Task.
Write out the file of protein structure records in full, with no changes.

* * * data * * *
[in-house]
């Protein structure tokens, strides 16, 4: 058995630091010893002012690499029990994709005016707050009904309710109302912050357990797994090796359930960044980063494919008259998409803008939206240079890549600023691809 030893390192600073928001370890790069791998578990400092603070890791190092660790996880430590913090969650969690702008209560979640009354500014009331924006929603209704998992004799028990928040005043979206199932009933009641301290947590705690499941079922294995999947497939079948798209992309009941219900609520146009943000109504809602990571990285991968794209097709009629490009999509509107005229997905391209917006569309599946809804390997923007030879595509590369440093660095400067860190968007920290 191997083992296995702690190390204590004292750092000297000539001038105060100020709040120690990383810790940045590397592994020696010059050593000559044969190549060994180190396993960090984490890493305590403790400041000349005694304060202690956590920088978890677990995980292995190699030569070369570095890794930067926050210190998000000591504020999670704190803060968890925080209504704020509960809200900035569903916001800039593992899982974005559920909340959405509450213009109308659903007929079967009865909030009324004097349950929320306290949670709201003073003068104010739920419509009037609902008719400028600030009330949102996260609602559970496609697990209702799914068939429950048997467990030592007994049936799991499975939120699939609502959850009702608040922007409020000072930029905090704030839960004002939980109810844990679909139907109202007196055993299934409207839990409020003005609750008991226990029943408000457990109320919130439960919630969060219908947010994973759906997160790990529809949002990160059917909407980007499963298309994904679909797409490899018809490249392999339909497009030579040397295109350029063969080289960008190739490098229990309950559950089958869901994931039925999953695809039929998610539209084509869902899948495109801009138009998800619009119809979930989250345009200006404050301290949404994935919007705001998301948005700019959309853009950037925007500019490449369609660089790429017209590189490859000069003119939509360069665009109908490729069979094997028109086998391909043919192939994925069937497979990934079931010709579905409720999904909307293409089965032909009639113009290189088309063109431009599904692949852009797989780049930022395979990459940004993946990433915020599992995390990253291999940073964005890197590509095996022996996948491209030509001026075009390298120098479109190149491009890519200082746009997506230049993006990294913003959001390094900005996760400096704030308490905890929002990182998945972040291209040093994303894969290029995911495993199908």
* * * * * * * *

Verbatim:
[in-house]
């Protein structure tokens, strides 16, 4: 058995630091010893002012690499029990994709005016707050009904309710109302912050357990797994090796359930960044980063494919008259998409803008939206240079890549600023691809 030893390192600073928001370890790069791998578990400092603070890791190092660790996880430590913090969650969690702008209560979640009354500014009331924006929603209704998992004799028990928040005043979206199932009933009641301290947590705690499941079922294995999947497939079948798209992309009941219900609520146009943000109504809602990571990285991968794209097709009629490009999509509107005229997905391209917006569309599946809804390997923007030879595509590369440093660095400067860190968007920290 191997083992296995702690190390204590004292750092000297000539001038105060100020709040120690990383810790940045590397592994020696010059050593000559044969190549060994180190396993960090984490890493305590403790400041000349005694304060202690956590920088978890677990995980292995190699030569070369570095890794930067926050210190998000000591504020999670704190803060968890925080209504704020509960809200900035569903916001800039593992899982974005559920909340959405509450213009109308659903007929079967009865909030009324004097349950929320306290949670709201003073003068104010739920419509009037609902008719400028600030009330949102996260609602559970496609697990209702799914068939429950048997467990030592007994049936799991499975939120699939609502959850009702608040922007409020000072930029905090704030839960004002939980109810844990679909139907109202007196055993299934409207839990409020003005609750008991226990029943408000457990109320919130439960919630969060219908947010994973759906997160790990529809949002990160059917909407980007499963298309994904679909797409490899018809490249392999339909497009030579040397295109350029063969080289960008190739490098229990309950559950089958869901994931039925999953695809039929998610539209084509869902899948495109801009138009998800619009119809979930989250345009200006404050301290949404994935919007705001998301948005700019959309853009950037925007500019490449369609660089790429017209590189490859000069003119939509360069665009109908490729069979094997028109086998391909043919192939994925069937497979990934079931010709579905409720999904909307293409089965032909009639113009290189088309063109431009599904692949852009797989780049930022395979990459940004993946990433915020599992995390990253291999940073964005890197590509095996022996996948491209030509001026075009390298120098479109190149491009890519200082746009997506230049993006990294913003959001390094900005996760400096704030308490905890929002990182998945972040291209040093994303894969290029995911495993199908």